Chanah and the Eve of Rosh Chodesh

There is yet another point about the relationship between the sefirot of understanding and might. There is a verse that highlights this relationship: “I am understanding, I have might.”8 In pre-Arizal Kabbalistic teachings this verse was explained to imply that might is an extension of understanding (as explained above). However, the Arizal added a deeper interpretation by which the verse implies that the might of the sefirah of crown is the inner soul of understanding—the might of crown is enclothed within the sefirah of understanding. Even though according to both explanations of this verse understanding and might are interdependent, the Arizal’s explanation alludes to the final and rectified role of the feminine. Every lunar month, the moon goes through a cycle of phases—from completely disappearing to full moon and back again. The zero-point, the point at which the moon disappears, is actually the eve of the new Jewish month (erev rosh chodesh). It is on this day that a woman can reach her inner sense of nullification, in the spiraling cycle that goes from somethingness to nothingness to somethingness, and so on. When we merit the revelation of the Mashiach, there will no longer be a diminishment of the moon, and the feminine (the “woman of valor”) will become her husband’s crown (eshet chayil ateret ba’ala); that is, the female will rise above the male and super-consciously provide guidance and nourishment. Chanah is associated with the image of a mother figure. In the Bible, Chanah was the prophet Samuel’s mother. With her prayers9 she created the basis for the royal lineage in the Jewish people, and hence was also the mother of “kingdom.”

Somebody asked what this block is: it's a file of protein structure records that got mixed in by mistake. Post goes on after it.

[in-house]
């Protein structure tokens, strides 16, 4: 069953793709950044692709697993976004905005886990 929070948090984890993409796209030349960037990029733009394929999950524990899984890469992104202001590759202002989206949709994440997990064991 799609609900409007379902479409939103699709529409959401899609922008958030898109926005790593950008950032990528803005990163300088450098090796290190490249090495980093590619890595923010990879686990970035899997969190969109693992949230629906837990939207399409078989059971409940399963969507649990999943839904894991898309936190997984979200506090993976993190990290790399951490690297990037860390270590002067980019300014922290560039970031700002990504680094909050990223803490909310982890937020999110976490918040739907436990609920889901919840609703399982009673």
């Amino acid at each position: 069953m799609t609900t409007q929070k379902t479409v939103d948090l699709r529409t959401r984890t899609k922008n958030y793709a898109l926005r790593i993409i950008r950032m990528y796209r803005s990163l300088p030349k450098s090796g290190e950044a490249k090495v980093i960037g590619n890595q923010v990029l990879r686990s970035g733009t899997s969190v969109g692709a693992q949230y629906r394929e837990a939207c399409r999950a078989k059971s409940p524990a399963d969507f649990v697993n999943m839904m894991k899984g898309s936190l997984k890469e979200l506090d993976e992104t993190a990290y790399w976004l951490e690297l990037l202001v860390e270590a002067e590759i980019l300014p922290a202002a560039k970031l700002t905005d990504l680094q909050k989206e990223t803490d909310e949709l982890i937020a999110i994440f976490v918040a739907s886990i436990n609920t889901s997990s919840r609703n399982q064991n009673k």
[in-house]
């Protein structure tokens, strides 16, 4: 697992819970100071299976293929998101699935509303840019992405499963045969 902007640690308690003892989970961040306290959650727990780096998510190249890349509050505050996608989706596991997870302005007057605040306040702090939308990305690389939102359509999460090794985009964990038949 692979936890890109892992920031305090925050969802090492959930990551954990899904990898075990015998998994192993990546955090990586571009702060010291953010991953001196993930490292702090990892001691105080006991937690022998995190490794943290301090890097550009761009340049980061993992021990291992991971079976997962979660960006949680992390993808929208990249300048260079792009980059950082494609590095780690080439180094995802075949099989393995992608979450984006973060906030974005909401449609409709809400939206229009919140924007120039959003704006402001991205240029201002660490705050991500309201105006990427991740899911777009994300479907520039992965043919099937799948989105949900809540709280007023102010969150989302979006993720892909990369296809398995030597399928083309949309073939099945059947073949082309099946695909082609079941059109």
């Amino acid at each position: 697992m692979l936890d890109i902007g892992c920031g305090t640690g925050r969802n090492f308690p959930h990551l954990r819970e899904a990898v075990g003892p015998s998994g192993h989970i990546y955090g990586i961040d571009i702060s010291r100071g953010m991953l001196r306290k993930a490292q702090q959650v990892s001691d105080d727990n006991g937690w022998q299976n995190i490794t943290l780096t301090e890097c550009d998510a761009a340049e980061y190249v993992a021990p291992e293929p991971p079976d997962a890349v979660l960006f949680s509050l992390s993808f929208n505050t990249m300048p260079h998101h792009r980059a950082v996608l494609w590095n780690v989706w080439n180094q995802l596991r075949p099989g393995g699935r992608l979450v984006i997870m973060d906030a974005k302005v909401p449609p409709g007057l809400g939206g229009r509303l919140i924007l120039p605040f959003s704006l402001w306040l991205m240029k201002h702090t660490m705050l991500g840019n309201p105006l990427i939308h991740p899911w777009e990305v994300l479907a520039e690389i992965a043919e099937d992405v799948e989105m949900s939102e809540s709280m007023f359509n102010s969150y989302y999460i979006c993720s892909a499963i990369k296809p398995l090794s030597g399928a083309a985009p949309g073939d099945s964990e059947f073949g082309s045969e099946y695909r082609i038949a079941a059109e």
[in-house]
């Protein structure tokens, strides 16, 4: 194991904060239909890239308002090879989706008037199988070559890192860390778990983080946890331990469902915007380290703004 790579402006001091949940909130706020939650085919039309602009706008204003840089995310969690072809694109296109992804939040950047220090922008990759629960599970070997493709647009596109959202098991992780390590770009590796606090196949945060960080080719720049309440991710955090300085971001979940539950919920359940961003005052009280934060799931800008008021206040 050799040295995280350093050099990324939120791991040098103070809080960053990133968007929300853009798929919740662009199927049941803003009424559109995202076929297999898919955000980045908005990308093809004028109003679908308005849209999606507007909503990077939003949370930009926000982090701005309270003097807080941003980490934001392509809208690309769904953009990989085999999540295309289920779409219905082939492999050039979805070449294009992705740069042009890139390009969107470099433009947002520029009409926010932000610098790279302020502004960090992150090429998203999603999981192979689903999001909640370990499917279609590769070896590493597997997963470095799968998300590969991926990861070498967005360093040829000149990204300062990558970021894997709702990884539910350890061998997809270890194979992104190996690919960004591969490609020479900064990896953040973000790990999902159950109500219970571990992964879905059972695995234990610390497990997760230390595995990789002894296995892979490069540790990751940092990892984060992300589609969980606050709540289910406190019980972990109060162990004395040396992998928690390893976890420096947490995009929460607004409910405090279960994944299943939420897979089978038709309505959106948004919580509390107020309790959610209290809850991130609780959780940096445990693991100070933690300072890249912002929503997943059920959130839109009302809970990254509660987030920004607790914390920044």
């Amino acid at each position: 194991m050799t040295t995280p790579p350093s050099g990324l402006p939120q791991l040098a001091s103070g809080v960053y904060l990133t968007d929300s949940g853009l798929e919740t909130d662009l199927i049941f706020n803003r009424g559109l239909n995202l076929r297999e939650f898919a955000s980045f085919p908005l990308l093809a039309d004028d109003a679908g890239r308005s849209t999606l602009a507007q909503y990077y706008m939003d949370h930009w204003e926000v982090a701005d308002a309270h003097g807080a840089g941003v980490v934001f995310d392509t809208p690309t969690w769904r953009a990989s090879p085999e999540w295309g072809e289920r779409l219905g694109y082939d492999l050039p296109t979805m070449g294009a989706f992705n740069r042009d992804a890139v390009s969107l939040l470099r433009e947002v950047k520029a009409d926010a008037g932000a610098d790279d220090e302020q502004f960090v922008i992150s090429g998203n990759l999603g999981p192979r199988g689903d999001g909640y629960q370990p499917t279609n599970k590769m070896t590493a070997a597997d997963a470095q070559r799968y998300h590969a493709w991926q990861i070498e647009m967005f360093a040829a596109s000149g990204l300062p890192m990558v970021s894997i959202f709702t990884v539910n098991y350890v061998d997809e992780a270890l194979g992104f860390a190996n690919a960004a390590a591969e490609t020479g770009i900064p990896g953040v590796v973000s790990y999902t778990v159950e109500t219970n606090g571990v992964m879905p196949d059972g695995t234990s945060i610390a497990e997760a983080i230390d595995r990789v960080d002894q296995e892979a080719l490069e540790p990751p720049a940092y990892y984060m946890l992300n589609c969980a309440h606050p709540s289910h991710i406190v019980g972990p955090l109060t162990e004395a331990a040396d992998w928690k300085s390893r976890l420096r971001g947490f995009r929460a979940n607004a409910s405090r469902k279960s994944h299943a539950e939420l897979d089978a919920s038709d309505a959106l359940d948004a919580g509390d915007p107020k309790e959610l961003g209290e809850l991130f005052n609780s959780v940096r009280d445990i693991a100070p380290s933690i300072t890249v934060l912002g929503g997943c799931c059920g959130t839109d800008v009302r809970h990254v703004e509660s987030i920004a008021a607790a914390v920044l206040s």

Challah, Nidah, and Candle-lighting on Shabbat Eve